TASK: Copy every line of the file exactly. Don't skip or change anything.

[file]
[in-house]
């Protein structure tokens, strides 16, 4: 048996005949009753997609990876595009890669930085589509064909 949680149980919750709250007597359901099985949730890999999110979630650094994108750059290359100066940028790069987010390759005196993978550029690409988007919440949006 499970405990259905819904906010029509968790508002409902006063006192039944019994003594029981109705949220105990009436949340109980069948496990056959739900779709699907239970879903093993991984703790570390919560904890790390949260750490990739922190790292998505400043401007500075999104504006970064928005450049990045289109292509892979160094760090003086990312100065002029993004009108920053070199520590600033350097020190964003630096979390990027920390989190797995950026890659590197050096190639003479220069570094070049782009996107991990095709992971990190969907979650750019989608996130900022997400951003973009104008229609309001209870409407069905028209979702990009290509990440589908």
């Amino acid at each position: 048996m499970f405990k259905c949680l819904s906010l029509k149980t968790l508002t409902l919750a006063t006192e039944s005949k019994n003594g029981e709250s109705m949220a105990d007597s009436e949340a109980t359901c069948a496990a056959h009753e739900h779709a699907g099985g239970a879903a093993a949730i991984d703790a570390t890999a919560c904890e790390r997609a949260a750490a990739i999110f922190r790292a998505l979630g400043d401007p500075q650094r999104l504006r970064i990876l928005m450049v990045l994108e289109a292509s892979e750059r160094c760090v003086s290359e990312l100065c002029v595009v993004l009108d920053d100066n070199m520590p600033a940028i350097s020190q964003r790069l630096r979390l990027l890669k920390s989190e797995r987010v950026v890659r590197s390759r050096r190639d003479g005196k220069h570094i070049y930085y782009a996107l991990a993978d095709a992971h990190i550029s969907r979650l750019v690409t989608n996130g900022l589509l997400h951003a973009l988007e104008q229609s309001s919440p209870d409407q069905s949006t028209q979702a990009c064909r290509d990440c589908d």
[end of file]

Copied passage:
[in-house]
């Protein structure tokens, strides 16, 4: 048996005949009753997609990876595009890669930085589509064909 949680149980919750709250007597359901099985949730890999999110979630650094994108750059290359100066940028790069987010390759005196993978550029690409988007919440949006 499970405990259905819904906010029509968790508002409902006063006192039944019994003594029981109705949220105990009436949340109980069948496990056959739900779709699907239970879903093993991984703790570390919560904890790390949260750490990739922190790292998505400043401007500075999104504006970064928005450049990045289109292509892979160094760090003086990312100065002029993004009108920053070199520590600033350097020190964003630096979390990027920390989190797995950026890659590197050096190639003479220069570094070049782009996107991990095709992971990190969907979650750019989608996130900022997400951003973009104008229609309001209870409407069905028209979702990009290509990440589908």
């Amino acid at each position: 048996m499970f405990k259905c949680l819904s906010l029509k149980t968790l508002t409902l919750a006063t006192e039944s005949k019994n003594g029981e709250s109705m949220a105990d007597s009436e949340a109980t359901c069948a496990a056959h009753e739900h779709a699907g099985g239970a879903a093993a949730i991984d703790a570390t890999a919560c904890e790390r997609a949260a750490a990739i999110f922190r790292a998505l979630g400043d401007p500075q650094r999104l504006r970064i990876l928005m450049v990045l994108e289109a292509s892979e750059r160094c760090v003086s290359e990312l100065c002029v595009v993004l009108d920053d100066n070199m520590p600033a940028i350097s020190q964003r790069l630096r979390l990027l890669k920390s989190e797995r987010v950026v890659r590197s390759r050096r190639d003479g005196k220069h570094i070049y930085y782009a996107l991990a993978d095709a992971h990190i550029s969907r979650l750019v690409t989608n996130g900022l589509l997400h951003a973009l988007e104008q229609s309001s919440p209870d409407q069905s949006t028209q979702a990009c064909r290509d990440c589908d």